Vical develops malaria vaccine that prevents transmission
The Vaxfectin(R)-formulated DNA vaccine candidate has the potential to prevent malaria transmission. Initial testing showed that the malaria parasite life cycle was halted in mosquitoes fed with malaria-infected human red blood cells that were incubated with serum from mice who were vaccinated.
The malaria parasite goes through multiple life cycle stages in humans and additional life cycle stages in mosquitoes. The vaccine candidate, which was formulated with Vical's Vaxfectin(R) adjuvant, expresses a malaria parasite protein present in Plasmodium vivax called Pvs230. The protein is present in both mosquito and human stages of the parasite's life cycle. The anti-Pvs230 antibodies generated by the vaccinated mice recognized the protein and put a halt to the parasite's development in mosquitoes.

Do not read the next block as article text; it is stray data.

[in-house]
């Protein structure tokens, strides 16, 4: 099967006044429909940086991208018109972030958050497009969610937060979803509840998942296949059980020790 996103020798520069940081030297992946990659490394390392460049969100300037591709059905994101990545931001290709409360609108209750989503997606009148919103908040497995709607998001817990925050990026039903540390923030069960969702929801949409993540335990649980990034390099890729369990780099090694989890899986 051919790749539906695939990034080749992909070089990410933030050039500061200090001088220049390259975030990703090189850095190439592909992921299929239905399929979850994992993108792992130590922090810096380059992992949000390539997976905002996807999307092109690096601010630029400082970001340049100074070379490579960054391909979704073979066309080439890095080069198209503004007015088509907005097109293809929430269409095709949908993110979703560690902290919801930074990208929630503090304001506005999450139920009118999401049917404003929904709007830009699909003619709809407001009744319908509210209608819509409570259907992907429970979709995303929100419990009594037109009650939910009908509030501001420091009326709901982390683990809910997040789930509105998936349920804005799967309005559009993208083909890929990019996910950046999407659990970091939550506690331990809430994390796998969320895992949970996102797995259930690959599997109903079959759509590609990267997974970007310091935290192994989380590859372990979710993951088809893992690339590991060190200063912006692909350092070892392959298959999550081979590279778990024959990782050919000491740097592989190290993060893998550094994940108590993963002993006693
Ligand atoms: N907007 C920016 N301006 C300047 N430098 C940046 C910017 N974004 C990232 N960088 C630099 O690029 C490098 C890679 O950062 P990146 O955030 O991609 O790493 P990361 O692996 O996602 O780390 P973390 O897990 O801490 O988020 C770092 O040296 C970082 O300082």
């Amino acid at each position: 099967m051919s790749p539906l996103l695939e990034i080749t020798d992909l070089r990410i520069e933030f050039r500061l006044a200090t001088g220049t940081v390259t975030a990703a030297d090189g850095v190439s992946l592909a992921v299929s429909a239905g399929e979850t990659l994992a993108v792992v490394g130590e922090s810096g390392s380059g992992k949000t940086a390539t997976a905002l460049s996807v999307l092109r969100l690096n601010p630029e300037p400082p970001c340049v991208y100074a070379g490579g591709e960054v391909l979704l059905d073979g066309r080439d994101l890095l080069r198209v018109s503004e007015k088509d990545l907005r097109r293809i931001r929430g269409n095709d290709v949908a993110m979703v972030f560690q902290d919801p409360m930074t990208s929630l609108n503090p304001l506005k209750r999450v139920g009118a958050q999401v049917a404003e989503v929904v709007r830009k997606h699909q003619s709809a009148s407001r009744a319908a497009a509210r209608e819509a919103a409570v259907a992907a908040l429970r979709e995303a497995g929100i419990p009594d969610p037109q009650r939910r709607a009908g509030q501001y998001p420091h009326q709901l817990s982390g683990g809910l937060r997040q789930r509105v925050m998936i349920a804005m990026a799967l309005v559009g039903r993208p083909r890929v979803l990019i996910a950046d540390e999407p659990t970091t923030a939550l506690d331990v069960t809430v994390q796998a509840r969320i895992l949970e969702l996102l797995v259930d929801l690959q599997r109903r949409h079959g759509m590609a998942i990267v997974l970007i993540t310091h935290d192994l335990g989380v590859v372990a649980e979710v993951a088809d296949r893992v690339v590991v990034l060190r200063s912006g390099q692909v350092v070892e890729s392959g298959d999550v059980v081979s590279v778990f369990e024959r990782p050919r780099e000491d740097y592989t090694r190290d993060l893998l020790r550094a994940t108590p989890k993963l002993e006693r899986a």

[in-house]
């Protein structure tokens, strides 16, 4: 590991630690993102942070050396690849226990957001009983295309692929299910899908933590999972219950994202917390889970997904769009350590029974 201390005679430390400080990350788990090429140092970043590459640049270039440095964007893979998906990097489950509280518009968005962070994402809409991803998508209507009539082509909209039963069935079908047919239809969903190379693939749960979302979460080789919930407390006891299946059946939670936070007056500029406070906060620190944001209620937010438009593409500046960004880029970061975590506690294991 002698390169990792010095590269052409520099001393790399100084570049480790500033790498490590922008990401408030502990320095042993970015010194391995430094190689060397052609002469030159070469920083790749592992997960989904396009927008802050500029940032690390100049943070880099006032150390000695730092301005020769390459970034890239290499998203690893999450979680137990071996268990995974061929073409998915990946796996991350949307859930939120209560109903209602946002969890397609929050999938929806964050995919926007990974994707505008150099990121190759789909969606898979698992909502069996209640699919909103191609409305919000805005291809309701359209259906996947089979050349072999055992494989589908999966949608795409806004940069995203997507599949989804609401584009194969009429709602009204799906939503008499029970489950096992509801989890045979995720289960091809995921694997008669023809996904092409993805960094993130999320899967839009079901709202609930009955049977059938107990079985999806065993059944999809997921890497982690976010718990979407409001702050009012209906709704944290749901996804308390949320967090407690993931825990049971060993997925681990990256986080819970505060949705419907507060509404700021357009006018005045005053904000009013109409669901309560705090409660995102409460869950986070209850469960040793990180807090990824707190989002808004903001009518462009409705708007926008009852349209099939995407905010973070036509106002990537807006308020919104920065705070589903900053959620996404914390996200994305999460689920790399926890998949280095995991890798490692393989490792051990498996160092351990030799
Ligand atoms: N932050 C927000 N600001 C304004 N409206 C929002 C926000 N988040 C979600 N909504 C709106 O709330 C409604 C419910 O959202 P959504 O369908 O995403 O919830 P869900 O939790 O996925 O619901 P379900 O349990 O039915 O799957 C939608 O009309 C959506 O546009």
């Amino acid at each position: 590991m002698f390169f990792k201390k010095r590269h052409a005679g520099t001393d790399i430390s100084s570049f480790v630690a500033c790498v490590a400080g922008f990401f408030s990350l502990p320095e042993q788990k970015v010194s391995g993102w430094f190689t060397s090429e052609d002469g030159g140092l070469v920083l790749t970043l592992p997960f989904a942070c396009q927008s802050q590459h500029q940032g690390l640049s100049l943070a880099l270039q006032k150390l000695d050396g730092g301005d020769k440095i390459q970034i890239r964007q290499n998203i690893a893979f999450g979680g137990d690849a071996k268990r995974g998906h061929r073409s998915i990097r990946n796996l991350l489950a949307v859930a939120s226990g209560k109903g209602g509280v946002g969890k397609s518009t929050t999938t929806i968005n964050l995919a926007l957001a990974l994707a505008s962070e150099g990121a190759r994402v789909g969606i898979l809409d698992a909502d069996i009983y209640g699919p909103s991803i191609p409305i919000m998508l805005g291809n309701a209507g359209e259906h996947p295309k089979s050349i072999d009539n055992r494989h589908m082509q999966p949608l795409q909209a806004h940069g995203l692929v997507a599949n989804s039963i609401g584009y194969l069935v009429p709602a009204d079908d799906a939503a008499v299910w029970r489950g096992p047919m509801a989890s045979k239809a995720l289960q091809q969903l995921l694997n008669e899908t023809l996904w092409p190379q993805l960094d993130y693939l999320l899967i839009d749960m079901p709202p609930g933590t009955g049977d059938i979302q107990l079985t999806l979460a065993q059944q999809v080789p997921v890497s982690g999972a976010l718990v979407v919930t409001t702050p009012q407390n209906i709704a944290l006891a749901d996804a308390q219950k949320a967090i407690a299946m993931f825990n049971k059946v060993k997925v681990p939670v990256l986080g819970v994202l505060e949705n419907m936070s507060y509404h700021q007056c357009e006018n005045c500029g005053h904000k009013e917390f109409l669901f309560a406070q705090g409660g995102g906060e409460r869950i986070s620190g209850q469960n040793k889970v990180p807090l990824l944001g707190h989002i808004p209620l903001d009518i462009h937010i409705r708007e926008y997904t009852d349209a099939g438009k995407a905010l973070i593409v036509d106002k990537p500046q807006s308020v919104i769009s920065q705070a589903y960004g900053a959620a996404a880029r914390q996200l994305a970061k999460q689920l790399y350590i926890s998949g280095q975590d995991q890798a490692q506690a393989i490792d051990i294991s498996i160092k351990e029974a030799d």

Since the Pvs230 protein's amino acid sequence is highly conserved among multiple P. vivax field isolates, a single vaccine could potentially provide broad protection. The mouse-generated antibodies to Pvs230 statistically reduced the infection rate and number of parasites in mosquitoes. The novel approach of blocking transmissions may protect the population at large from widespread malaria outbreaks.
The authors proposed further study of the vaccine candidate.